• Expected pace of the SDLC
  • Members of the project team’s technical expertise (designers, QA, front-end developers, back-end developers, platform engineers, etc.)
  • crucial delivery path for project success
  • Requirements for advancing software development projects

The “fallacy of the mythical man-month” is something that should be kept in mind. The central idea here is that simply adding more resources to a project will not automatically result in a faster delivery rate for the finished product. When this occurs, especially at the wrong point in the project’s timeline, the delivery speed typically suffers as a direct consequence.

  1. Leave room for changes

This is an alternative to carrying out a “post-mortem.” Even if you do not carry out a formal “pre-mortem,” you should still make preparations for problems and delays related to the project. Think about how you’ll handle problems as they arise and plan accordingly. Keeping a realistic risks and issues log as well as a list of mitigations can be helpful throughout the entirety of the project when it comes to managing things.

  1. Plan the transition to service

Even projects that have been delivered successfully can fail when they reach the last obstacle. Be sure not to overlook the work that must be done after the software has been delivered. In order to get a head start on this process, you should get in touch with a service delivery team. These teams will typically have a checklist titled “transition to service” that contains non-functional requirements. These requirements ought to have been incorporated into the overall project plan for the software development right from the beginning.

You will need an adequate amount of time and resources to hand over the finished system or product to the team that will be responsible for its maintenance. In addition to this, a plan for post-go-live support should be included. Because this aspect of project management determines how the project will be remembered in the future, it is critical to get it right in order to keep a positive relationship with the customer.

Conduct a post-project review

At the conclusion of a project, project teams are frequently disbanded as quickly as possible and reallocated to other initiatives. Consequently, a post-mortem investigation of a project is frequently overlooked. This post-project review needs to be incorporated into the plan for the software project in order to ensure that sufficient resources are set aside to carry out the work.

You should not ignore this phase because doing so will require future projects to waste time and resources repeating the same mistakes over and over again. This process can take much time and also expensive.

Asking open-ended questions during the post-project review helps gather information and supports reflection in the following ways:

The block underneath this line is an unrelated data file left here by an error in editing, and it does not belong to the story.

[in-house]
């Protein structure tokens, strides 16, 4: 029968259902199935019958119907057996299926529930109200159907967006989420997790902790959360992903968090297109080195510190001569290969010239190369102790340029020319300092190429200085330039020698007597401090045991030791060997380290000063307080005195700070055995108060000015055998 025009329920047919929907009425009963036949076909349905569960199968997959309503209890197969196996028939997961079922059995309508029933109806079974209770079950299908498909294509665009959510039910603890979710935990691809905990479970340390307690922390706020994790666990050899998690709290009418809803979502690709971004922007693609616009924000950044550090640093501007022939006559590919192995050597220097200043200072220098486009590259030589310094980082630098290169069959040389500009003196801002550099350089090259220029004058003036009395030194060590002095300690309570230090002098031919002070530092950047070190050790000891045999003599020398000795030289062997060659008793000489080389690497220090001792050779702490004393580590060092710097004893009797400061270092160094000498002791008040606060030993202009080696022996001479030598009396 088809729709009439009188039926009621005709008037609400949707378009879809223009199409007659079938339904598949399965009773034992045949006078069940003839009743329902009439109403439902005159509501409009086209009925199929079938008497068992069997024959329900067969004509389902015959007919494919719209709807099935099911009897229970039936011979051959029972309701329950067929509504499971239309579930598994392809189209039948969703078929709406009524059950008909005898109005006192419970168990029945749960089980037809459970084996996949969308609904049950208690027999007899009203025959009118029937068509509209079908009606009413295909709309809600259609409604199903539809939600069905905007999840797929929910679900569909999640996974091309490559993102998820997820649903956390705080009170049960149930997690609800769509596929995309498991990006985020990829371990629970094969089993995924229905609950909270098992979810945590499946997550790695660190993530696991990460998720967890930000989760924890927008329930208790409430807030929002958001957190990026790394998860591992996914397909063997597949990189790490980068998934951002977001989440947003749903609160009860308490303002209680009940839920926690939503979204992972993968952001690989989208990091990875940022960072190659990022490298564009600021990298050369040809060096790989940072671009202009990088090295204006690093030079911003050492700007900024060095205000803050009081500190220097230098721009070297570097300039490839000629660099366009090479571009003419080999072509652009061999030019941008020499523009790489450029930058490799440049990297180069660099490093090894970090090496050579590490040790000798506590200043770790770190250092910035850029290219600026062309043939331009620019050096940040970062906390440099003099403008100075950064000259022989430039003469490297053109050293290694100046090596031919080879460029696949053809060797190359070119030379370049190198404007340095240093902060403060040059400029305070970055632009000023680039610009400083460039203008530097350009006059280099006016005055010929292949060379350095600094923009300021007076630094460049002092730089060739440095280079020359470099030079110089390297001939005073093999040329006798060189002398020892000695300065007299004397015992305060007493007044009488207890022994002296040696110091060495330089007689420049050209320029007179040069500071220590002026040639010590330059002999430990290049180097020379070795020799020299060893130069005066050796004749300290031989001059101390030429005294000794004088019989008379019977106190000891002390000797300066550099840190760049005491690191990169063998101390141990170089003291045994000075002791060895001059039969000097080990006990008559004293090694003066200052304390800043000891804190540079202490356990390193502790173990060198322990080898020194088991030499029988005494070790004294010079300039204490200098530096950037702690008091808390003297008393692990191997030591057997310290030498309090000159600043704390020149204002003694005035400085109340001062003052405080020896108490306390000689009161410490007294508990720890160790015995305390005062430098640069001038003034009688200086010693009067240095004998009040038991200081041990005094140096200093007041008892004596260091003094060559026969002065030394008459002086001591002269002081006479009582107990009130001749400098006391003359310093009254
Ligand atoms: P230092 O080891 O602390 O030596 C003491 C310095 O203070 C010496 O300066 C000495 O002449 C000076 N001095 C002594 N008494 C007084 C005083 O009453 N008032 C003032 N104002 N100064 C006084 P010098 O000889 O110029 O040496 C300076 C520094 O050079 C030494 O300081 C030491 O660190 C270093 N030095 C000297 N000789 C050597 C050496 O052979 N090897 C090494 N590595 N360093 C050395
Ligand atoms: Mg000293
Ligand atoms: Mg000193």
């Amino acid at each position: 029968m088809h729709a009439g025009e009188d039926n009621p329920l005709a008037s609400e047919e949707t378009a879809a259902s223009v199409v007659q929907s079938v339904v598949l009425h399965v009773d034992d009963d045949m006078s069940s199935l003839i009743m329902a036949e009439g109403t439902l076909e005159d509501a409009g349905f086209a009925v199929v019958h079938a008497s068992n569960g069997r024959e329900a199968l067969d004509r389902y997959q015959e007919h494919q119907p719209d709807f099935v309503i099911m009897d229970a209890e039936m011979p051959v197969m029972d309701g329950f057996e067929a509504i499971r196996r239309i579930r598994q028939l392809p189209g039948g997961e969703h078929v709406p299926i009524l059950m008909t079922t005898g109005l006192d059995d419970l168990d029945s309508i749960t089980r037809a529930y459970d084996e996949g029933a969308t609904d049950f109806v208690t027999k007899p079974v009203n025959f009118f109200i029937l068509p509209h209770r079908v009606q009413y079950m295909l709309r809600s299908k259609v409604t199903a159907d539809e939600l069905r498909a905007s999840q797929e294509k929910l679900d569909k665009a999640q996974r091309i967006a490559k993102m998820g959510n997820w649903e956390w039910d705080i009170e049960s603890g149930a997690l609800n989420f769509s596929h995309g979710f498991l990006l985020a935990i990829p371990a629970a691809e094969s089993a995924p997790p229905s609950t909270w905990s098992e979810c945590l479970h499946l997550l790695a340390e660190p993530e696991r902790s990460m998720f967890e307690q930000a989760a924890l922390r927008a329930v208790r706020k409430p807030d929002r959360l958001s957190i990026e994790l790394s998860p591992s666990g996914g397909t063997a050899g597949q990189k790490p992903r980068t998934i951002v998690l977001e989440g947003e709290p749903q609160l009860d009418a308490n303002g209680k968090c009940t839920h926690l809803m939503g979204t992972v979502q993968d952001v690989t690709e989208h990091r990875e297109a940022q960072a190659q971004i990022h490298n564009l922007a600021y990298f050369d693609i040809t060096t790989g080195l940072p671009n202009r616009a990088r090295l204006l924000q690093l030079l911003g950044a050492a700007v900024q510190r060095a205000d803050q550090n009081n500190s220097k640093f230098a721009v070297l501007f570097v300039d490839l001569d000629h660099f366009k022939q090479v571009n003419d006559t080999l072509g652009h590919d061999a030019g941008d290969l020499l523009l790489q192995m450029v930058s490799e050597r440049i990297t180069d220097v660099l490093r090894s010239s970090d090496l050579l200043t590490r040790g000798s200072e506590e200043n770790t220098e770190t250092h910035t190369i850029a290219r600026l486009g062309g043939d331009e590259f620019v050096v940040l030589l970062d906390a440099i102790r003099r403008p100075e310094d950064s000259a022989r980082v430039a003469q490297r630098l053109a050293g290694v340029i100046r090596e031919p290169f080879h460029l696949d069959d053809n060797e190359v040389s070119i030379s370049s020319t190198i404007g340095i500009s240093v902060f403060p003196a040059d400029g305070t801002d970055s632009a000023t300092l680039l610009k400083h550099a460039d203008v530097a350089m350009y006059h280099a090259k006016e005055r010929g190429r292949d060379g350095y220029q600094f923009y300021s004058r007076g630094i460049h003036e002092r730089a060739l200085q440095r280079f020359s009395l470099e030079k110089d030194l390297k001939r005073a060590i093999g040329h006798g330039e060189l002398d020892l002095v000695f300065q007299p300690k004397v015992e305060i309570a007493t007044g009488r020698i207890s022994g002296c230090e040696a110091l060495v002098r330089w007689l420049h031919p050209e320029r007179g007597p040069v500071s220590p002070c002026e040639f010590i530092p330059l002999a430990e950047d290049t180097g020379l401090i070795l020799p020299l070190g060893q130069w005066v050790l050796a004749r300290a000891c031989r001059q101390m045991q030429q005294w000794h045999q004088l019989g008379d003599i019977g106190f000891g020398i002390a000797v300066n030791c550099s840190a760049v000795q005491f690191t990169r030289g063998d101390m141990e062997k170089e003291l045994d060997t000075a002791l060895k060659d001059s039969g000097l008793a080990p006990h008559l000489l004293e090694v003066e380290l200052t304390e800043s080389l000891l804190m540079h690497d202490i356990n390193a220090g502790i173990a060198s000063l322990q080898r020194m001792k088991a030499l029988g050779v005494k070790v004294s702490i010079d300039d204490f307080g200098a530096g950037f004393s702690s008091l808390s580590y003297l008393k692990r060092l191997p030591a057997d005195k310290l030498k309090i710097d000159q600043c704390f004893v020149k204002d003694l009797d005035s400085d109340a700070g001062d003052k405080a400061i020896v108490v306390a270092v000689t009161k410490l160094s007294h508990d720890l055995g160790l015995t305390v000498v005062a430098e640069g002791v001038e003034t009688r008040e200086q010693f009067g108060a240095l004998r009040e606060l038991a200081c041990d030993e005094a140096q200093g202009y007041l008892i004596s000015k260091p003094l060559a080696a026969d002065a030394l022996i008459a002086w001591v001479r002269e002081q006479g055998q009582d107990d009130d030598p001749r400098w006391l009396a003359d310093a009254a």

• What are some of the important takeaways from this project?
  • What worked really well? In what ways can this be used as a model for future projects?
  • What did not go in the way that was anticipated? What measures or actions can be taken to ensure that this does not occur on subsequent projects?
  • Were the project’s goals successfully completed?
  • What advantages were gained by the company as a result of the project?

Examples of software development plans

1. Gantt

Create a simple timeline that displays the different phases of the work, including the sprints. A brief overview of some of the helpful features that can be found in the gantt chart view is provided here.

2. Drag and drop

Because of the intuitive drag-and-drop user interface, it is simple to rearrange things on the schedule as necessary if (and when) something unexpected occurs. You can quickly reschedule a sprint cycle by dragging and dropping entire task groups. It’s as simple as that!

3. Dependencies

There may be a specific order in which the tasks in your project plan need to be finished. For instance, it’s almost certain that you won’t deploy anything until you’ve completed at least one cycle of testing. Use dependencies to make sure tasks are completed in the correct order.

4. Milestones

By utilising milestones in a project, you can call out important dates, deadlines, approvals, or deliverables, and you will be able to hit your launch date right on schedule.

5. Duplicating groups

Do you need to incorporate additional sprint cycles into your plan? Duplicating task groups is all that is required to save time during the task setup process. The rescheduling of it in your timeline can then be accomplished by dragging and dropping.

6. Assign resources to tasks

You can ensure that everyone is aware of how their contribution fits into the overall plan by delegating teams and resources to specific tasks. This will allow you to ensure that everyone is aware of how their contribution and action fits into the overall plan.

7. List

This view is straightforward and easy to understand, and it outlines what each stage of the plan entails along with an estimate of when it will be delivered. Checking in at your upcoming standup meeting should be done in List view.

8. Calendar

Utilize the Calendar view to obtain a clear understanding of where upcoming tasks will be located on the monthly calendar. It is a useful instrument for keeping in touch with stakeholders so that you can schedule reviews around times that are convenient for them.


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Waydev. (2022, June 2). 9-step guide: How to plan effective software development projects. Waydev. Retrieved December 4, 2022, from https://waydev.co/software-projects-planning/